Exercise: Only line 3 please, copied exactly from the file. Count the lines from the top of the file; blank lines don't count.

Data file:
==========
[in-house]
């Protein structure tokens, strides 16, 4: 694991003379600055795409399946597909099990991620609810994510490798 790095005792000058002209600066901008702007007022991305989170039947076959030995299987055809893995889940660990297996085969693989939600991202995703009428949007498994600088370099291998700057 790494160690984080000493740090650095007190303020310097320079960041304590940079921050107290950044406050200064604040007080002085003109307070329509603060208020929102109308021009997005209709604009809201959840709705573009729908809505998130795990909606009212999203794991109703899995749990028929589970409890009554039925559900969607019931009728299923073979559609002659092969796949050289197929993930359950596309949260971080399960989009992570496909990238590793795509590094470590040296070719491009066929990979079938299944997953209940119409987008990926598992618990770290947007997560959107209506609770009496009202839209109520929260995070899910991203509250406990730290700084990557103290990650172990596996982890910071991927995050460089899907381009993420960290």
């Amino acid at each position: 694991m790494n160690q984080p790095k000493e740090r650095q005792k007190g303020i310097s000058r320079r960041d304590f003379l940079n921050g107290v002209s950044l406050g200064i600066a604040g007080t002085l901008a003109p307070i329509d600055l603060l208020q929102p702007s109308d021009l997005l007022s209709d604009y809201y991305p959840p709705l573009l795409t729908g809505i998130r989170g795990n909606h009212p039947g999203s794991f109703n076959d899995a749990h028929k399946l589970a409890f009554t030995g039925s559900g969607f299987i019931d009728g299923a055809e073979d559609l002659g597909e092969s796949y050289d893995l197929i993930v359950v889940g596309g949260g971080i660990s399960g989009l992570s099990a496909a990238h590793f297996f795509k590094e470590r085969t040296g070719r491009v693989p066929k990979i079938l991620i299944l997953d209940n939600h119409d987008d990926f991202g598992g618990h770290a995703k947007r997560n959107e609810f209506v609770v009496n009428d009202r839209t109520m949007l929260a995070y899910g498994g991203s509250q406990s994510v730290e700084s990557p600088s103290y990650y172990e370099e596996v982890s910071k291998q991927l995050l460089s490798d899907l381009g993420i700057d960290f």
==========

């Amino acid at each position: 694991m790494n160690q984080p790095k000493e740090r650095q005792k007190g303020i310097s000058r320079r960041d304590f003379l940079n921050g107290v002209s950044l406050g200064i600066a604040g007080t002085l901008a003109p307070i329509d600055l603060l208020q929102p702007s109308d021009l997005l007022s209709d604009y809201y991305p959840p709705l573009l795409t729908g809505i998130r989170g795990n909606h009212p039947g999203s794991f109703n076959d899995a749990h028929k399946l589970a409890f009554t030995g039925s559900g969607f299987i019931d009728g299923a055809e073979d559609l002659g597909e092969s796949y050289d893995l197929i993930v359950v889940g596309g949260g971080i660990s399960g989009l992570s099990a496909a990238h590793f297996f795509k590094e470590r085969t040296g070719r491009v693989p066929k990979i079938l991620i299944l997953d209940n939600h119409d987008d990926f991202g598992g618990h770290a995703k947007r997560n959107e609810f209506v609770v009496n009428d009202r839209t109520m949007l929260a995070y899910g498994g991203s509250q406990s994510v730290e700084s990557p600088s103290y990650y172990e370099e596996v982890s910071k291998q991927l995050l460089s490798d899907l381009g993420i700057d960290f």